Mentions: To isolate mutants of the dsRNA-induced silencing pathway, we first treated wild-type cells with UV light to induce random mutations in the MIC genome. Cell populations were then allowed to undergo autogamy, a self-fertilization sexual process in which only one of the parental MIC alleles is retained, and made homozygous in the MICs and MACs of progeny (Figure 1A). Cultures were then screened by feeding them an E. coli strain producing dsRNA homologous to NSF, an essential gene involved in exocytosis and membrane traffic (42,43). NSF dsRNA feeding rapidly kills the wild type (28), so that only mutant cells deficient in dsRNA-induced RNAi would be able to survive. One hundred and fifty surviving cells were isolated, and the RNAi-deficient phenotypes were confirmed by dsRNA feeding targeting different genes (NSF; ND7 and ND169, two single-copy, unrelated genes involved in the exocytosis of secretory granules called trichocysts (34,37); for details, see below, Figure 7B). After sorting out non-viable, false positive or strongly hypomorphic clones, a set of 79 RNAi-deficient cell lines was established (detailed outcome of the screen in Supplementary Table S3).


A forward genetic screen reveals essential and non-essential RNAi factors in Paramecium tetraurelia.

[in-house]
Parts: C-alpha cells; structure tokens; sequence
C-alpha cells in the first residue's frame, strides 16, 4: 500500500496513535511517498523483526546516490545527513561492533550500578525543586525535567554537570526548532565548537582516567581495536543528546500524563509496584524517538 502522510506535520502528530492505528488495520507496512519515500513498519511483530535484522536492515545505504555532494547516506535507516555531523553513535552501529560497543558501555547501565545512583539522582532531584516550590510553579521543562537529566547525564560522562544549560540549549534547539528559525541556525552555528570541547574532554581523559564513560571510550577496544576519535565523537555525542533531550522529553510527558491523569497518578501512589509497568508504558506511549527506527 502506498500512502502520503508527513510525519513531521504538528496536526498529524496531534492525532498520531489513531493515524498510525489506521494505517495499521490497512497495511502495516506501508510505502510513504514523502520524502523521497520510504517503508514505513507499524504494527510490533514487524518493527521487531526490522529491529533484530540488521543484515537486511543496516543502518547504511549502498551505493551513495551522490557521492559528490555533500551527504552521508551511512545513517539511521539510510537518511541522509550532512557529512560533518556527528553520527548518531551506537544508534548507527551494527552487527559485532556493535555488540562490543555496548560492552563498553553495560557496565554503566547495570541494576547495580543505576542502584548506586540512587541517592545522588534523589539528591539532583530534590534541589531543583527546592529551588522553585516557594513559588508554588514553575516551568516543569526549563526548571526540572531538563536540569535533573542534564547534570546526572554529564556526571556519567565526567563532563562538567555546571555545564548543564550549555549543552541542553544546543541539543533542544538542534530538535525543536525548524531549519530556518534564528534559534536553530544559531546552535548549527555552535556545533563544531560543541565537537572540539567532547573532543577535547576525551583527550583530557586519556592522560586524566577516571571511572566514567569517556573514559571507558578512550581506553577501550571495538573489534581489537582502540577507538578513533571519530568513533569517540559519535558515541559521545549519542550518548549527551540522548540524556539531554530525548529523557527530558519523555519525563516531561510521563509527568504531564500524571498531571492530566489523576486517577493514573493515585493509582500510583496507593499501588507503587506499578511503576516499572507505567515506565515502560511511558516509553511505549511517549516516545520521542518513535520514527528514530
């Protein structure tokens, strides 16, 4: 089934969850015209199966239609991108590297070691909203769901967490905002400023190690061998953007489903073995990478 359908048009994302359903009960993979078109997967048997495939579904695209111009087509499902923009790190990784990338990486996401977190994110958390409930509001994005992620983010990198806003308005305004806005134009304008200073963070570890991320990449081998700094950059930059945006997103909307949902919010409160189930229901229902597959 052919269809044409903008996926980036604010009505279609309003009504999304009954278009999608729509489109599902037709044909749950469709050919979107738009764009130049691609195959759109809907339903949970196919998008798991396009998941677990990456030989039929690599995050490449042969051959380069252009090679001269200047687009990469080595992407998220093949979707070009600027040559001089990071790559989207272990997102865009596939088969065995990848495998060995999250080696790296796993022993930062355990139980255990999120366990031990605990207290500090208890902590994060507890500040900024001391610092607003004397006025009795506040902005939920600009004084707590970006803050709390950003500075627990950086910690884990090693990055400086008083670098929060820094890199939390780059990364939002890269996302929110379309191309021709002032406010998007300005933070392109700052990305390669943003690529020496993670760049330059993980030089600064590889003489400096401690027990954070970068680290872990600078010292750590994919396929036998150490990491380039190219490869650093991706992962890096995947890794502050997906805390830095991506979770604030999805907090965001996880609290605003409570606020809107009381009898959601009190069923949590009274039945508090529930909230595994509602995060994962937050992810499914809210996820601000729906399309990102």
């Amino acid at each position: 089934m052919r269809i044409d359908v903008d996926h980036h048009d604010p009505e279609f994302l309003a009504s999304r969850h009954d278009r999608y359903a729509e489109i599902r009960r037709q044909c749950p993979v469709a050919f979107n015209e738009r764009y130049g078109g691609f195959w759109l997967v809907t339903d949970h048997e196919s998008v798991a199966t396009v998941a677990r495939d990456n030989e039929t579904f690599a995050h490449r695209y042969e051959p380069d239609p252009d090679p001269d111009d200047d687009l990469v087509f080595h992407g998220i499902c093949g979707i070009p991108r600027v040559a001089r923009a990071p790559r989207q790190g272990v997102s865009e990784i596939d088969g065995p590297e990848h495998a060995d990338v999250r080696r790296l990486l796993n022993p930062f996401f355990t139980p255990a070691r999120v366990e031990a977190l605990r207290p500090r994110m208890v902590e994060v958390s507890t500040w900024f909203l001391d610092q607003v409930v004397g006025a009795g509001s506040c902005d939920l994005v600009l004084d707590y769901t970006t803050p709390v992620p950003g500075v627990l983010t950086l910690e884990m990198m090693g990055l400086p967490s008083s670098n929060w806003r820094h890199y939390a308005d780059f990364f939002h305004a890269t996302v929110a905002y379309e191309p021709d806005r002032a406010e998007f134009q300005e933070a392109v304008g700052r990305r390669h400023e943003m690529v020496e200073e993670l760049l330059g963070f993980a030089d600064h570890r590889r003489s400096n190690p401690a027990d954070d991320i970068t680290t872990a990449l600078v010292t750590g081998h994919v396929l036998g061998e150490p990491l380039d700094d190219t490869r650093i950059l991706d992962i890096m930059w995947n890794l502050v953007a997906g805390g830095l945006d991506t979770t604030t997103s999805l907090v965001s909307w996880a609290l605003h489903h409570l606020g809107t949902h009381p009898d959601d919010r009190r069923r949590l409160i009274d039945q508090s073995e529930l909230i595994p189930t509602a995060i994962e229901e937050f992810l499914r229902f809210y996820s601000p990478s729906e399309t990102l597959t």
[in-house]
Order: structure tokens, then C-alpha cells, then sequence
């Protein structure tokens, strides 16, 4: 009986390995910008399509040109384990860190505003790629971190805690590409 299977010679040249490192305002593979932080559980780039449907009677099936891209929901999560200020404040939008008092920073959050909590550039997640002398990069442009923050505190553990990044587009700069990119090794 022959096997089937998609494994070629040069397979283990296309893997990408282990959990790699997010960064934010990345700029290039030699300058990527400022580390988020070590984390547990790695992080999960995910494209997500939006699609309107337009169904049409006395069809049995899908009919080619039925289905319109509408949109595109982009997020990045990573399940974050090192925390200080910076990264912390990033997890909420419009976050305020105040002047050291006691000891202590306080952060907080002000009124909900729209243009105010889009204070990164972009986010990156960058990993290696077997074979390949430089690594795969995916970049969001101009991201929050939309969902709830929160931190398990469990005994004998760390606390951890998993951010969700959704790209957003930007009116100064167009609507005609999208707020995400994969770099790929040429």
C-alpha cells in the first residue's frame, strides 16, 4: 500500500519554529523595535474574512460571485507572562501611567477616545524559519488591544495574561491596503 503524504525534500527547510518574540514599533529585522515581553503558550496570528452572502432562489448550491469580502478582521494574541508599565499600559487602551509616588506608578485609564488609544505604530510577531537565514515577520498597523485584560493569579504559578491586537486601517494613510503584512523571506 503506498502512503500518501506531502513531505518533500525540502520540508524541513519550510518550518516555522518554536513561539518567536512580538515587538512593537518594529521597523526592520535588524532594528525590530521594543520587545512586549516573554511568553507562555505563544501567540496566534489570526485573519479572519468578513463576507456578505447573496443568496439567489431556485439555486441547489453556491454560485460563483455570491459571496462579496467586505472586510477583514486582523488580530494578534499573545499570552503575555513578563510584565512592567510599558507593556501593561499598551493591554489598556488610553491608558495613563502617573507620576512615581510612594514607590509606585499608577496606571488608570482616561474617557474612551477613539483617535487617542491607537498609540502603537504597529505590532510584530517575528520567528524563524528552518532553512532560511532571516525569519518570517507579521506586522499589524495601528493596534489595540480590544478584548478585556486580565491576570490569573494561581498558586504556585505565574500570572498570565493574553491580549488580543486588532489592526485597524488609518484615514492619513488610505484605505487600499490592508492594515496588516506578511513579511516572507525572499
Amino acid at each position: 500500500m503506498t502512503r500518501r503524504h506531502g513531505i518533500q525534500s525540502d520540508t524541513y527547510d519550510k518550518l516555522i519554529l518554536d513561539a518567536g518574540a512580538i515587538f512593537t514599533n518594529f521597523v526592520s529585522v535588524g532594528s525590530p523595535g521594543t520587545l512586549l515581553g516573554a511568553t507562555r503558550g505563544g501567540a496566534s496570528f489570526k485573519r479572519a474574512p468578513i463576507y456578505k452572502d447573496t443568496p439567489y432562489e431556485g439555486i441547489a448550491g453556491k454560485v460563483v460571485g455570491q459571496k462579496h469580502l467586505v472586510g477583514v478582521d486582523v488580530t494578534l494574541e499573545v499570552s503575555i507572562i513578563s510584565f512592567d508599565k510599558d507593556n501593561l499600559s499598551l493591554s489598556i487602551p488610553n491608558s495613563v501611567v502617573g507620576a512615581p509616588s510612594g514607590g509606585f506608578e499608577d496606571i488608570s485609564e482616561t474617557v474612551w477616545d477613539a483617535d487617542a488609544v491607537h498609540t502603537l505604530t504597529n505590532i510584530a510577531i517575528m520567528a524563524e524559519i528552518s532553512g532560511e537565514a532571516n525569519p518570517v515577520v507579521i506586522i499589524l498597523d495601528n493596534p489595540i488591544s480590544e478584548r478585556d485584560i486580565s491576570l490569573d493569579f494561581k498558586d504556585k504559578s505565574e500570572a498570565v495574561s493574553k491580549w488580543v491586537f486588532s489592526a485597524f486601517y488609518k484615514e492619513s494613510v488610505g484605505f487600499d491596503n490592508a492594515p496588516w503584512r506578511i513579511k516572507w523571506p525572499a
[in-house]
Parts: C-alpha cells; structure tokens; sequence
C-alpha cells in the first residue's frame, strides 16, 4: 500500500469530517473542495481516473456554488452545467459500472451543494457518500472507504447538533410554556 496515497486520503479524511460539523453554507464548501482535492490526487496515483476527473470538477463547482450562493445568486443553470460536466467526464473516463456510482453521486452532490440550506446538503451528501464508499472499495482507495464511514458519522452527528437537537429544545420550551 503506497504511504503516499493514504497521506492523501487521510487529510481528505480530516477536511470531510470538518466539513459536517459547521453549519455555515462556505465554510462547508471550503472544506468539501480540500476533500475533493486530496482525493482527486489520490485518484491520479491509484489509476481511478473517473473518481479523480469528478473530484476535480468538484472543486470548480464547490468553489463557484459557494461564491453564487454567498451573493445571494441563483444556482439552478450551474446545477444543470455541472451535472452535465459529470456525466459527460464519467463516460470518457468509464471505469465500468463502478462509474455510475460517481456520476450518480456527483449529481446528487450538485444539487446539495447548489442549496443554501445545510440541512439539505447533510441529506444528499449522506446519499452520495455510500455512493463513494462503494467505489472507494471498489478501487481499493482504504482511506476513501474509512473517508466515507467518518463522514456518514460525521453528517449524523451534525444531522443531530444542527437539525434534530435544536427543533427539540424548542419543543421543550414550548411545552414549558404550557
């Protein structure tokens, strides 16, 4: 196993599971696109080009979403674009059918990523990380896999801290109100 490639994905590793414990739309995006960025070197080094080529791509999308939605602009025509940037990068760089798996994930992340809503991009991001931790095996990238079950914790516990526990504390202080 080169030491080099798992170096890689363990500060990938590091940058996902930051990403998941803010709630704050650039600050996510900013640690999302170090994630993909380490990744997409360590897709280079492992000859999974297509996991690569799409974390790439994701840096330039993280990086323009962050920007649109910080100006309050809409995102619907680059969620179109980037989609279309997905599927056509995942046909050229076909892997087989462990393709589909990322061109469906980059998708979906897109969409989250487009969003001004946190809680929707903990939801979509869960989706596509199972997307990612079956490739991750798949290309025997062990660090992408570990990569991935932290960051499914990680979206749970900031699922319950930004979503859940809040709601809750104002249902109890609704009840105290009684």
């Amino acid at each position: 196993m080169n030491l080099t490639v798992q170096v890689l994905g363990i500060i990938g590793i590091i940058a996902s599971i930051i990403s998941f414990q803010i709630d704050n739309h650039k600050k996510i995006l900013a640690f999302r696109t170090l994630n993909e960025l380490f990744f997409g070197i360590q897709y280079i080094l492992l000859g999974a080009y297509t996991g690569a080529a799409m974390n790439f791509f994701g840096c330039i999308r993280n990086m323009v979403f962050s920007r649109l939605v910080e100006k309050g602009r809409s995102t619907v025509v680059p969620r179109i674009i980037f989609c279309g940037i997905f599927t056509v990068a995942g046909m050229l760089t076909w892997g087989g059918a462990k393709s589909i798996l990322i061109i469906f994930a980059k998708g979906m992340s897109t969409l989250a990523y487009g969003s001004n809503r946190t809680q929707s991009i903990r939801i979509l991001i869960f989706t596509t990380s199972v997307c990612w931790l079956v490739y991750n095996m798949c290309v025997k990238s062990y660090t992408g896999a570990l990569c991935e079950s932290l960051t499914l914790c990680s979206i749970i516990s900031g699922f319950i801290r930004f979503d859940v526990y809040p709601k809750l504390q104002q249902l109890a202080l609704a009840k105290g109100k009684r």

Marker S, Carradec Q, Tanty V, Arnaiz O, Meyer E - Nucleic Acids Res. (2014)

dsRNA-induced RNAi factors sharing functions with the transgene-induced silencing pathway. (A)ND169 transgene construct pTI- carrying a 3′ truncated version of the ND169 coding sequence driven by a bidirectional constitutive promotor. Green fluorescent protein (GFP) was monitored as control for injection and expression (not shown). (B) Nd169 is involved in the exocytosis of secretory granules (trichocysts) docked at the plasma membrane. Wild-type cells expell trichocysts upon treatment with picric acid (tric+). By microinjection of pTI- into the MAC, strongly silenced clones showing complete trichocyst discharge defects were obtained (tric−) (not shown), as well as three clones with moderate silencing effect (tric+/−), c2, c5, and c7. Note that clone c2 showed up to 18% of cells with tric+ phenotypes in control cultures (ICL7a feeding). (C) Knock down of RNAi factor genes by dsRNA feeding in clones with moderate transgene-induced silencing phenotypes. De-repression of ND169 silencing was measured as the percentage of cells showing a complete wild type phenotype (tric+). A significant difference to the ICL7a control was detected upon silencing of CID2, RDR2, RDR3 and PTIWI13 (P-values < 10e-5 (***), one-way ANOVA, significance level 0.005). Phenotypes recorded 120 h after the first feeding are shown. Note that pTI- induced silencing efficiencies varied slightly in different cultures of the same injected clone. (D) The effect of RNAi factor depletion on dsRNA-induced silencing was verified in parallel as a positive control by double knock down, mixing RNAi factor and ND169 dsRNA-producing bacteria in equal amounts. The percentage of tric+ cells, i.e. the degree of inhibition of ND169 silencing, is shown (mean of two replicates for CID1 and PDS1). ICL7a control dsRNA feeding does neither inhibit dsRNA- nor transgene-induced silencing; PTIWI13 is involved in both pathways, whereas RDR3 is specific for transgene- and RDR1 for dsRNA-induced silencing, as previously described (22,23).